Pop tart CD reviews | VailDaily.com

Pop tart CD reviews

Daily Staff ReportVail, CO, Colorado
Avril Lavigne's "The Best Damn Thing."

Hey Mickey was a No. 1 hit for Toni Basil in 1982; now Avril Lavigne has repackaged it for a younger generation.Lavignes version is called Girlfriend, but with the same beat and lyrical cadence, shes not fooling anyone. Like Basils tune, Girlfriend is relentlessly catchy, if a tad more surly as Lavigne sneers, Hey, you, I dont like your girlfriend. Among her rivals chief flaws: Shes like, so whatever.Although Lavigne is 22 now, her constituency remains reformed shin-kickers with crushes on the cute, slightly dim boy in homeroom.That poor kid cant catch a break: She hates him on I Can Do Better, pines for him on When Youre Gone and proclaims his sweetness on the gushy power-ballad Hot.The songwriting is weaker than on her previous two albums, though there are plenty of sugary pop hooks and a slick, punked-up guitar sound that exists solely in $1,000-a-day recording studios. Girlfriend isnt the only musical homage: Thumpy beats on the title track mimic any number of Black Eyed Peas tunes, and the careening guitars on Everything Back But You would have fit on American Idiot if Green Day had been railing at boys instead of politicians.Still, evoking other peoples chart-topping tunes is a savvy bid to duplicate Lavignes earlier commercial success, even if The Best Damn Thing is, like, so whatever. Eric R. Danton, Los Angeles Times-Washington Post News Service

Richard X. Heymans decision to finally finish recording his 1983 debut invites comparisons to Brian Wilsons great lost-and-then-found Smile. Thats fortuitous: Heyman not only has played with the Beach Boys resident genius, his underappreciated body of work spread over four lovely albums proves hes a true heir to Wilsons mantle, amid an ocean of pretenders.But its that songwriting skill, and not the novel circumstances behind the belated creation of Actual Sighs, that make this such a noteworthy event. Newcomers should begin with Hoosier, which appears alongside the rest of the EP salvaged from the first album sessions. The song is as perfect a piece of power-pop as this country ever produced, the freshness of its harmonies and the pain of its longing undiminished almost a quarter-century later.The 14 newly recorded tracks, however, benefit from old friend Ed Stasiums full-blooded production, are a different sort of revelation. These tunes in particular Kenyon Walls and All in the Way You Found Me show that Heymans pop sophistication dates way back, and the blues and gospel leanings mostly submerged on later efforts offer a welcome reminder of his 1960s R&B roots. Theres only one rational response to hearing this album: buying the others as soon as possible. Dan LeRoy, Los Angeles Times-Washington Post News Service.

Clorox Girls, three guys from Portland, Ore., have a thing for motorcycle jackets and skinny ties a look that tells you just about everything you need to know about their throwback sound.The trios music is unmistakably rooted in the late 70s, a time when punk rock was often indistinguishable from power-pop, and the Undertones, Elvis Costello and the Attractions, and the Buzzcocks were coming into their own.The Girls arent quite as good as their legendary forefathers, but they invoke a long-lost brand of punk that is rugged yet tuneful; aggressive yet, in spots, charmingly unsure of itself.On Looking at You, a cross between Cheap Trick and any number of 60s garage bands, singer Justin Maurer proves hes too polite to be a punk, warning his would-be love, whos hooked up with another guy, Youve got a vampire in your bed/ please be aware.Hands-off production makes this disc even more of a treat, as the instruments never sound as if theyve been run through supercomputers and digitally wiped of all imperfections.Instead, the drums thump and the guitars crackle, and in the best possible sense, the album sounds like it should have gone out of print about 25 years ago. Kenneth Partridge, Los Angeles Times-Washington Post News Service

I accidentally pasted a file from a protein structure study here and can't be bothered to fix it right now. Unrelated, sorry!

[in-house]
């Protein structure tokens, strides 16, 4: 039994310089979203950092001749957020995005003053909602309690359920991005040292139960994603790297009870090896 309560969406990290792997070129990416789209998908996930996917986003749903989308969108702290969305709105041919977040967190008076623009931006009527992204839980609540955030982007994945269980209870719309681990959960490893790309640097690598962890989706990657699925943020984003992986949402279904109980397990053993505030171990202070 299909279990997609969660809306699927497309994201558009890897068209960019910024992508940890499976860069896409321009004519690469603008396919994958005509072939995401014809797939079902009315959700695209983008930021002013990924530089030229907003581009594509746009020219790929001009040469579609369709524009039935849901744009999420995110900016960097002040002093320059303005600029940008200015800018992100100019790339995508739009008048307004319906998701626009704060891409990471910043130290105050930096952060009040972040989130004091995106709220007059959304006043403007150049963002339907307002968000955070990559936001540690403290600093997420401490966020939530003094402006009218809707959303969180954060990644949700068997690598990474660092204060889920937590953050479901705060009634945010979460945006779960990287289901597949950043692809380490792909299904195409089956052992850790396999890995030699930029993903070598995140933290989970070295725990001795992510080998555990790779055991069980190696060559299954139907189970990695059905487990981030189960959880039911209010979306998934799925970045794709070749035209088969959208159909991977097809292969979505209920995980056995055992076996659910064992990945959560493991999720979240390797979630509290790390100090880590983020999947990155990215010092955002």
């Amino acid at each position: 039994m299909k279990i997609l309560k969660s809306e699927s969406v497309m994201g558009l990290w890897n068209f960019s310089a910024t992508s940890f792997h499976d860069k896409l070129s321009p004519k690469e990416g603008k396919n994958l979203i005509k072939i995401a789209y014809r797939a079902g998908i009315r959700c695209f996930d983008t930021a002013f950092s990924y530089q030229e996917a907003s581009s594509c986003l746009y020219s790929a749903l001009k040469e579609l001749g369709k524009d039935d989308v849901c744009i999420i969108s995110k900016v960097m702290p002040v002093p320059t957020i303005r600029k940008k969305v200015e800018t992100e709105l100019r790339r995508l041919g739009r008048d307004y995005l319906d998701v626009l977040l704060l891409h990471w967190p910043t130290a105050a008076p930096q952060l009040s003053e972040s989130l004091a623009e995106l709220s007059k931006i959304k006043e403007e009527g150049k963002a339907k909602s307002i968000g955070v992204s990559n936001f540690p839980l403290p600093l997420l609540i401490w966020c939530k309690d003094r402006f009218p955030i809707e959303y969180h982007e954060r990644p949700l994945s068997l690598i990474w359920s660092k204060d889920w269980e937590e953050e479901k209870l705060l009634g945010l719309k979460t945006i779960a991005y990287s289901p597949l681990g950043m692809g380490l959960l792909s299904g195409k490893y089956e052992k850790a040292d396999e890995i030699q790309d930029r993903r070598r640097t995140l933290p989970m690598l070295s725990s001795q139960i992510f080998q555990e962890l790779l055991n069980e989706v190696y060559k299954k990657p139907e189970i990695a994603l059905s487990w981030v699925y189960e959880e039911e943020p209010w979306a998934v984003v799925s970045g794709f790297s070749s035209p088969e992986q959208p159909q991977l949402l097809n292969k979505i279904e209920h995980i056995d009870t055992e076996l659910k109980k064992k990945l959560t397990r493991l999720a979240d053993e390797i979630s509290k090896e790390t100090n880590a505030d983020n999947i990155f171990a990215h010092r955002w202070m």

Pam Tillis has covered a lot of territory in 20 years of nibbling at pop, R&B and other genres. Yet she has always kept one foot in her family business, a country music legacy she affirmed with an exceptional 2002 collection interpreting her father Mels songs. Rhinestoned is a smartly repurposed slice of the past with modern vitality and becoming personality.Tillis embraces traditional foundations, from the charming, homespun storytelling of Bettin Money on Love to a supple, shimmering stroll through the torchy Something Burning Out. In the jaunty Band in the Window and the robust John Anderson duet Life Has Sure Changed Us Around, shes more interested in hauling the best aspects of country song craft into the present than lamenting their loss to the past.Small touches on the disc are subdued but eclectic, be it the mild Celtic leanings of Over My Head or the cool clarinet that punches up the catchy Crazy by Myself. Tillis voice offers more finesse than power, but impressive vocal texture distinguishes the elegant ballad Someone Somewhere Tonight and the personality-rich, banjo-laced Down by the Water, making a case for throwback values in each with passion and class. Thomas Kintner, Los Angeles Times-Washington Post News Service

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